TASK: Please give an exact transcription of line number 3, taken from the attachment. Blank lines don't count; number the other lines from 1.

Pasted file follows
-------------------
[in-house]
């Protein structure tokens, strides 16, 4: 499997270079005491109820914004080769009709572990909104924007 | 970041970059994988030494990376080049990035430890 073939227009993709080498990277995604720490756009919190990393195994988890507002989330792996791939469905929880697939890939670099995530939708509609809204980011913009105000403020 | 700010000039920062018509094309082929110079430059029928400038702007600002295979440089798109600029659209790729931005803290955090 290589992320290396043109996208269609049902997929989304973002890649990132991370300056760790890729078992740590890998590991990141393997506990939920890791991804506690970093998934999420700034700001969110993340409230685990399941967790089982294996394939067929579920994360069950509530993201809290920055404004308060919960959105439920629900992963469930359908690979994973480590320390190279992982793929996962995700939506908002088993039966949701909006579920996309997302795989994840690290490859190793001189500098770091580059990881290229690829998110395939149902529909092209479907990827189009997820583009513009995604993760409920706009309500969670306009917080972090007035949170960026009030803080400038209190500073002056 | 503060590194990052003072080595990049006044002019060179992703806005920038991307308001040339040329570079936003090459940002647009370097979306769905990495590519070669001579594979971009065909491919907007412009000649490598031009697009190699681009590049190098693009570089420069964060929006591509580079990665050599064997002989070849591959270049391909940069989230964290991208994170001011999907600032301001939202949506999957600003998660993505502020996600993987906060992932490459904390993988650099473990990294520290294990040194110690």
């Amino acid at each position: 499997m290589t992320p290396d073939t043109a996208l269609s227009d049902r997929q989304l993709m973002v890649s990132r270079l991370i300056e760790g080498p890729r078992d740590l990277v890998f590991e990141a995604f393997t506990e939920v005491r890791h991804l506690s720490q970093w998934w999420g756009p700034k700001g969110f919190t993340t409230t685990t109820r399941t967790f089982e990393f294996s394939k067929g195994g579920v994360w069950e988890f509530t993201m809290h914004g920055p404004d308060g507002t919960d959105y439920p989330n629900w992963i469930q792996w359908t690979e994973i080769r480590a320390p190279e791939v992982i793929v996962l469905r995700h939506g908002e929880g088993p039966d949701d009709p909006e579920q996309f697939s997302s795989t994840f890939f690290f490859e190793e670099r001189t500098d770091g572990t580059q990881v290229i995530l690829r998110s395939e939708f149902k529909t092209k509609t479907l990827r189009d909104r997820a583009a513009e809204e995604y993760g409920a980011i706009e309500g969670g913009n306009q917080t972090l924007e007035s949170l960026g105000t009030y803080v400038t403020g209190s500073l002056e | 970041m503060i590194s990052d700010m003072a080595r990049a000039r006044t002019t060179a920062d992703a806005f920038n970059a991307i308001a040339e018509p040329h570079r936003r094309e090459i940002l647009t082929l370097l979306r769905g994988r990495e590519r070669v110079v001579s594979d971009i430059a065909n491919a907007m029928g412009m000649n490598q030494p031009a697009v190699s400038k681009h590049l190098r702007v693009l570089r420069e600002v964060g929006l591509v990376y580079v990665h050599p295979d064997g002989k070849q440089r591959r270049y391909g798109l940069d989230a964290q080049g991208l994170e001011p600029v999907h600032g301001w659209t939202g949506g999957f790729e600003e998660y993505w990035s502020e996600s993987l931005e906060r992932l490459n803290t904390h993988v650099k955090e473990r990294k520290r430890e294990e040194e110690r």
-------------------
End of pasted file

């Amino acid at each position: 499997m290589t992320p290396d073939t043109a996208l269609s227009d049902r997929q989304l993709m973002v890649s990132r270079l991370i300056e760790g080498p890729r078992d740590l990277v890998f590991e990141a995604f393997t506990e939920v005491r890791h991804l506690s720490q970093w998934w999420g756009p700034k700001g969110f919190t993340t409230t685990t109820r399941t967790f089982e990393f294996s394939k067929g195994g579920v994360w069950e988890f509530t993201m809290h914004g920055p404004d308060g507002t919960d959105y439920p989330n629900w992963i469930q792996w359908t690979e994973i080769r480590a320390p190279e791939v992982i793929v996962l469905r995700h939506g908002e929880g088993p039966d949701d009709p909006e579920q996309f697939s997302s795989t994840f890939f690290f490859e190793e670099r001189t500098d770091g572990t580059q990881v290229i995530l690829r998110s395939e939708f149902k529909t092209k509609t479907l990827r189009d909104r997820a583009a513009e809204e995604y993760g409920a980011i706009e309500g969670g913009n306009q917080t972090l924007e007035s949170l960026g105000t009030y803080v400038t403020g209190s500073l002056e | 970041m503060i590194s990052d700010m003072a080595r990049a000039r006044t002019t060179a920062d992703a806005f920038n970059a991307i308001a040339e018509p040329h570079r936003r094309e090459i940002l647009t082929l370097l979306r769905g994988r990495e590519r070669v110079v001579s594979d971009i430059a065909n491919a907007m029928g412009m000649n490598q030494p031009a697009v190699s400038k681009h590049l190098r702007v693009l570089r420069e600002v964060g929006l591509v990376y580079v990665h050599p295979d064997g002989k070849q440089r591959r270049y391909g798109l940069d989230a964290q080049g991208l994170e001011p600029v999907h600032g301001w659209t939202g949506g999957f790729e600003e998660y993505w990035s502020e996600s993987l931005e906060r992932l490459n803290t904390h993988v650099k955090e473990r990294k520290r430890e294990e040194e110690r």